Ethirimana Cinkam

Ethirimanna Cinkam (Tamil: எதிர்மன்னசிங்கம்) (died 1617) was the penultimate ruler of the Aryacakravarti line of Kings of the Jaffna Kingdom in northern Sri Lanka. He came to power due to the second Portuguese expedition led by André Furtado de Mendonça in 1591. In that expedition, the King of Jaffna, Puviraja Pandaram (1561–65, 1582–91) and the father of Ethirimnna Cinkam was killed.

Ethirimanna Cinkam was injured in the battle and was saved by a Portuguese captain Simão Pinhão. Eventually he was installed as client monarch. The conditions imposed were that Catholic missionary activity to be freely allowed and the Elephant export monopoly to be handed over to the Portuguese as well as the tribute to paid by the Kingdom was increased.[1][2]

But Ethirimanna Cinkam who became the king under the name Parasasekaran VII (1591–1617) interrupted the Catholic missionary activities and the Portuguese monopoly on Elephant exports. He carried out an undercover campaign against the Catholic missionaries and did not look with favor on converts. He interfered with the passage and shipping of Elephants of the Portuguese government through his territories thereby securing advantageous terms for his Elephants. By 1595 the King of Portugal had issued an order to remove him but colonial authorities in Goa did not oblige as Ethirimanna Cinkam was not overly disruptive to Portuguese colonial interests.[1][2]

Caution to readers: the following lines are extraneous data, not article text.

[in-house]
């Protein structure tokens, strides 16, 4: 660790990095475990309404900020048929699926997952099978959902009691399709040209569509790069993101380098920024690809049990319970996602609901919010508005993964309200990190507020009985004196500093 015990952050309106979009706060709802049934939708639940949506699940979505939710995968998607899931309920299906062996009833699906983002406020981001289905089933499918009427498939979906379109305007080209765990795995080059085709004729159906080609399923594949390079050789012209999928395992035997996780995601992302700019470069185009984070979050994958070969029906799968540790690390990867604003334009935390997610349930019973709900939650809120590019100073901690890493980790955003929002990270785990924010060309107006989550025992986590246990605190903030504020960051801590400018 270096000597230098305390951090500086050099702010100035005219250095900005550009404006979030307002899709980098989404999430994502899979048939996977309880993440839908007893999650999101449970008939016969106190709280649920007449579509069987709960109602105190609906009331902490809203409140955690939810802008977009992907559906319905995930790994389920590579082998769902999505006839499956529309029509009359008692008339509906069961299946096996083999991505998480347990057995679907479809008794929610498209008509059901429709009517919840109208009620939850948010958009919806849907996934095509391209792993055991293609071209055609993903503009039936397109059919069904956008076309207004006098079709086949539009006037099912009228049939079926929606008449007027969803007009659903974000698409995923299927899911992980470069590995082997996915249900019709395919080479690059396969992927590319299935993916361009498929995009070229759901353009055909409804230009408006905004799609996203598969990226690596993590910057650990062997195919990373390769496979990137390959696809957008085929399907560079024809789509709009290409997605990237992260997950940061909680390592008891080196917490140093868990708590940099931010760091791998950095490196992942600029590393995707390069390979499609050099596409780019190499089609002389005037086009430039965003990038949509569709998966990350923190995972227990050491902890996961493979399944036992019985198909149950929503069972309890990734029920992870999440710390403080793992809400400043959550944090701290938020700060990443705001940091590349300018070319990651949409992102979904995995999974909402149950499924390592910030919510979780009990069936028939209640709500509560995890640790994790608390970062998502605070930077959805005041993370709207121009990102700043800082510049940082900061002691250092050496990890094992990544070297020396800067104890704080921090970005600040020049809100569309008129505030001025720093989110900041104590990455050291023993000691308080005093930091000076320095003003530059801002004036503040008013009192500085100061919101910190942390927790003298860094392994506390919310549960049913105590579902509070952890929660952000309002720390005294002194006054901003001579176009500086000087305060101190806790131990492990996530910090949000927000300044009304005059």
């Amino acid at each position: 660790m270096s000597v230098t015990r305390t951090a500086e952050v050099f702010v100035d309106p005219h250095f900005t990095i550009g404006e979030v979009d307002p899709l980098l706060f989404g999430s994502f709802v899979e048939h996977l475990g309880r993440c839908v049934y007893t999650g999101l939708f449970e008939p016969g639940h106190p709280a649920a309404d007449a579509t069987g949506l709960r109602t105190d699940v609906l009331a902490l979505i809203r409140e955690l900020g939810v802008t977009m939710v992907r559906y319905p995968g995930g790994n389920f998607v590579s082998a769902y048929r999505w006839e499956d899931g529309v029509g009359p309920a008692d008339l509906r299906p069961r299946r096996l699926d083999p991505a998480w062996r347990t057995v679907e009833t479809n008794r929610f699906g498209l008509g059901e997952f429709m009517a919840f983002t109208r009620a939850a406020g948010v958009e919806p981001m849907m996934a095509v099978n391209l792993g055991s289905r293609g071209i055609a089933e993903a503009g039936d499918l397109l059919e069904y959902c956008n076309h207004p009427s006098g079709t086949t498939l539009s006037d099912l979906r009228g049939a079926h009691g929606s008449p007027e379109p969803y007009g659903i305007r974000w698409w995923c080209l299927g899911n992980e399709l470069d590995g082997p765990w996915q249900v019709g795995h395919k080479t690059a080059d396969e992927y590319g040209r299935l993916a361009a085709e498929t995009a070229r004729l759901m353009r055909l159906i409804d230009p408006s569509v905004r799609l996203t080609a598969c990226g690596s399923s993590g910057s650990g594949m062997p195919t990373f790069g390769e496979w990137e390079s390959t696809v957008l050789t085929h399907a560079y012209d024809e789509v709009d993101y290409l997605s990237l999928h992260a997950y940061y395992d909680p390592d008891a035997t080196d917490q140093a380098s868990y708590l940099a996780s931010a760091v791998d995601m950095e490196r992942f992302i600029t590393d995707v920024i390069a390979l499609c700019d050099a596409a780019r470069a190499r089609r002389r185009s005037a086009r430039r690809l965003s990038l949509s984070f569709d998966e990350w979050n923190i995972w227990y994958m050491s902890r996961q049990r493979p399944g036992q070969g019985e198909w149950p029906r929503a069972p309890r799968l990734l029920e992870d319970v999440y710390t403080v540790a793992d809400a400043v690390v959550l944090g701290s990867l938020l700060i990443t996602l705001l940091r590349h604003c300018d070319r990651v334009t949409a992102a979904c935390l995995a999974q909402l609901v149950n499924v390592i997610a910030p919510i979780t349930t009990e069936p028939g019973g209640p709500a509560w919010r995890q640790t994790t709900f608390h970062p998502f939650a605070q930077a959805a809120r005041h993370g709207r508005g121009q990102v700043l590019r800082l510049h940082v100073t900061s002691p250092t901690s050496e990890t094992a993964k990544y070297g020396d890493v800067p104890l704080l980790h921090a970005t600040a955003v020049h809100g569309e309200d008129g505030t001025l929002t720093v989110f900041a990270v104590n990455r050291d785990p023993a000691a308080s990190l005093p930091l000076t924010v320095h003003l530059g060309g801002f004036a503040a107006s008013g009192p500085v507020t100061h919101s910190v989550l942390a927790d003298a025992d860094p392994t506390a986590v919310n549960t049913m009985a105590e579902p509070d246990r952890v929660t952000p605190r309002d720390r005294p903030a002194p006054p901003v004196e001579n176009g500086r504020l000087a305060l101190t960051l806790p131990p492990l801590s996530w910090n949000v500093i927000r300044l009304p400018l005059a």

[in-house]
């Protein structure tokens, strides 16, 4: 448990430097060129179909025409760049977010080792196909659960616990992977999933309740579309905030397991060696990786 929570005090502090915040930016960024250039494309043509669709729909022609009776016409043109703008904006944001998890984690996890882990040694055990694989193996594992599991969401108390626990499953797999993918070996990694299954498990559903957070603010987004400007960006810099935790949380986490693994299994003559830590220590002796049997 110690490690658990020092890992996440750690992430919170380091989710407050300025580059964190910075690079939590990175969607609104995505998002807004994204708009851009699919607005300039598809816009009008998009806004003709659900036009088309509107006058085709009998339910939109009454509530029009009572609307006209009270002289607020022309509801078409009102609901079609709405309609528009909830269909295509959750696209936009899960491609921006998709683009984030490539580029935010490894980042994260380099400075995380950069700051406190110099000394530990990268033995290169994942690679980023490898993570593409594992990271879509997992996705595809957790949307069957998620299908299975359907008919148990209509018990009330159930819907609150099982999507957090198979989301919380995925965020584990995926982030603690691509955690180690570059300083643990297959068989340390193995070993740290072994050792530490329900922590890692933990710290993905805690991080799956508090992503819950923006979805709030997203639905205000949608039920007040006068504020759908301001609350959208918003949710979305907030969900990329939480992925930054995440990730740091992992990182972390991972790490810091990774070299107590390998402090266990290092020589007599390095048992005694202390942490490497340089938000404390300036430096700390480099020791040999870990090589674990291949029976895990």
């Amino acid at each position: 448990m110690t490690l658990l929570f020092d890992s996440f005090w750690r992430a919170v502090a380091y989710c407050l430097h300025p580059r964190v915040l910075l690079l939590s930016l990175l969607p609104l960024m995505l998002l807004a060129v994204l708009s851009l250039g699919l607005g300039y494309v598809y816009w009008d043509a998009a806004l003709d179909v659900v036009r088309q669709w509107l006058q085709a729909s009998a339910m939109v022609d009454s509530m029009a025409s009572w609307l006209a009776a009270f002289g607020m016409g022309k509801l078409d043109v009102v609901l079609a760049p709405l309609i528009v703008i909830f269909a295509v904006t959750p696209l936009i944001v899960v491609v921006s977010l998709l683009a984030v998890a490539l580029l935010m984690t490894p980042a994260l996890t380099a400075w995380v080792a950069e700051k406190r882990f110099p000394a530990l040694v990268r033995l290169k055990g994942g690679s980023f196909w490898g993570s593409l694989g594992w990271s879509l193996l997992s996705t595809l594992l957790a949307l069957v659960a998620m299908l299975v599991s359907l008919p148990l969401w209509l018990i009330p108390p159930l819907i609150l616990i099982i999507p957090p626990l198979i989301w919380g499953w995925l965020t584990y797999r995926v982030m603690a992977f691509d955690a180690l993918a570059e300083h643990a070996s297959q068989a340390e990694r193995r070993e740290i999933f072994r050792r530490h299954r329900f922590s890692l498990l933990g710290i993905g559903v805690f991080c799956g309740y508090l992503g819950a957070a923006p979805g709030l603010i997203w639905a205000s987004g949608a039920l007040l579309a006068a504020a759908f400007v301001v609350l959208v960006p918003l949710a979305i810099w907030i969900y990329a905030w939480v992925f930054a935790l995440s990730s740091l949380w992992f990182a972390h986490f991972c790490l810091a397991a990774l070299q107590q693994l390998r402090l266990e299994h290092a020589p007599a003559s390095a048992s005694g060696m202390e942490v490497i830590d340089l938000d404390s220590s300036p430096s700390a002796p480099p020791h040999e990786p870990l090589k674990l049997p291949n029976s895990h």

He also helped the re-founded Kandyan Kingdom King Vimaladharmasuriya I (1593–1604) and King Senarat (1604–1635) to secure help from South India to resist the Portuguese. Like Bhuvanekabahu VII of Kotte Kingdom through a mixture of native cunning and the ability to perform a delicate balancing act he secured a surprising degree of room for maneuver.[1][2] He died peacefully in April 1617 leaving a young son as the heir apparent that precipitated events leading to the demise of the Kingdom.